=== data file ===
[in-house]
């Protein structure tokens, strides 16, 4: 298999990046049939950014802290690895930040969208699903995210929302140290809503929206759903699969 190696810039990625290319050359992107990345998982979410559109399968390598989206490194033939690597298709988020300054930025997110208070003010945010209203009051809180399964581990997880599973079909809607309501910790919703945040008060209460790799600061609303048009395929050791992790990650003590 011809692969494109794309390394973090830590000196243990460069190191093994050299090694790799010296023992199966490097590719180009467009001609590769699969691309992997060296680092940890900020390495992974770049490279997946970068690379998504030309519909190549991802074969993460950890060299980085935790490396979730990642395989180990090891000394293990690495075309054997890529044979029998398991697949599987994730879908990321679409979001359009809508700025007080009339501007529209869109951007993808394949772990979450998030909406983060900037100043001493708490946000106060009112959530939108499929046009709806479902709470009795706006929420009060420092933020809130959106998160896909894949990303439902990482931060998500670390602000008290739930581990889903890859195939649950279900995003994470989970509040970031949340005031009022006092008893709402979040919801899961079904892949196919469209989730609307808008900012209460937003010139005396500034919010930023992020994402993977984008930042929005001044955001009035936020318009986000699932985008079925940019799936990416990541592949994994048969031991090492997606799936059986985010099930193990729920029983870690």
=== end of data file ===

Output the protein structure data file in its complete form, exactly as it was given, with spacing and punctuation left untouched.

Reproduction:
[in-house]
């Protein structure tokens, strides 16, 4: 298999990046049939950014802290690895930040969208699903995210929302140290809503929206759903699969 190696810039990625290319050359992107990345998982979410559109399968390598989206490194033939690597298709988020300054930025997110208070003010945010209203009051809180399964581990997880599973079909809607309501910790919703945040008060209460790799600061609303048009395929050791992790990650003590 011809692969494109794309390394973090830590000196243990460069190191093994050299090694790799010296023992199966490097590719180009467009001609590769699969691309992997060296680092940890900020390495992974770049490279997946970068690379998504030309519909190549991802074969993460950890060299980085935790490396979730990642395989180990090891000394293990690495075309054997890529044979029998398991697949599987994730879908990321679409979001359009809508700025007080009339501007529209869109951007993808394949772990979450998030909406983060900037100043001493708490946000106060009112959530939108499929046009709806479902709470009795706006929420009060420092933020809130959106998160896909894949990303439902990482931060998500670390602000008290739930581990889903890859195939649950279900995003994470989970509040970031949340005031009022006092008893709402979040919801899961079904892949196919469209989730609307808008900012209460937003010139005396500034919010930023992020994402993977984008930042929005001044955001009035936020318009986000699932985008079925940019799936990416990541592949994994048969031991090492997606799936059986985010099930193990729920029983870690």